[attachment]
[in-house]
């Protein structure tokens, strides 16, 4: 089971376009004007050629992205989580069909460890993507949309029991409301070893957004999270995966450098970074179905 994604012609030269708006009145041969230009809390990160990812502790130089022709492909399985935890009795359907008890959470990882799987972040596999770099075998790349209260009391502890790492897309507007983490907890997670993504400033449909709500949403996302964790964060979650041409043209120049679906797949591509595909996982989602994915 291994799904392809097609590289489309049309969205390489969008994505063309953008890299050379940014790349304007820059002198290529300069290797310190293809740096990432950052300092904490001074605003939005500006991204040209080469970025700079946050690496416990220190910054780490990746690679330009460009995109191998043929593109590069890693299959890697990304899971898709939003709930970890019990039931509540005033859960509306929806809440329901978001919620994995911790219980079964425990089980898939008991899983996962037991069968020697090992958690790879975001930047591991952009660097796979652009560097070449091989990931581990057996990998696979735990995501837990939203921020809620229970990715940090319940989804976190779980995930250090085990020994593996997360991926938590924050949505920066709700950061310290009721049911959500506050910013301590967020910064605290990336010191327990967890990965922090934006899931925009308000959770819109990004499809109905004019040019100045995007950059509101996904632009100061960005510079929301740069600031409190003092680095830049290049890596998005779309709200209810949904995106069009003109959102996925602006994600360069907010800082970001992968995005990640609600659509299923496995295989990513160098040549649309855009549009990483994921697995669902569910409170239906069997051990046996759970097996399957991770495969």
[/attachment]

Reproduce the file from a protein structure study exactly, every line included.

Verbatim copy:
[in-house]
């Protein structure tokens, strides 16, 4: 089971376009004007050629992205989580069909460890993507949309029991409301070893957004999270995966450098970074179905 994604012609030269708006009145041969230009809390990160990812502790130089022709492909399985935890009795359907008890959470990882799987972040596999770099075998790349209260009391502890790492897309507007983490907890997670993504400033449909709500949403996302964790964060979650041409043209120049679906797949591509595909996982989602994915 291994799904392809097609590289489309049309969205390489969008994505063309953008890299050379940014790349304007820059002198290529300069290797310190293809740096990432950052300092904490001074605003939005500006991204040209080469970025700079946050690496416990220190910054780490990746690679330009460009995109191998043929593109590069890693299959890697990304899971898709939003709930970890019990039931509540005033859960509306929806809440329901978001919620994995911790219980079964425990089980898939008991899983996962037991069968020697090992958690790879975001930047591991952009660097796979652009560097070449091989990931581990057996990998696979735990995501837990939203921020809620229970990715940090319940989804976190779980995930250090085990020994593996997360991926938590924050949505920066709700950061310290009721049911959500506050910013301590967020910064605290990336010191327990967890990965922090934006899931925009308000959770819109990004499809109905004019040019100045995007950059509101996904632009100061960005510079929301740069600031409190003092680095830049290049890596998005779309709200209810949904995106069009003109959102996925602006994600360069907010800082970001992968995005990640609600659509299923496995295989990513160098040549649309855009549009990483994921697995669902569910409170239906069997051990046996759970097996399957991770495969």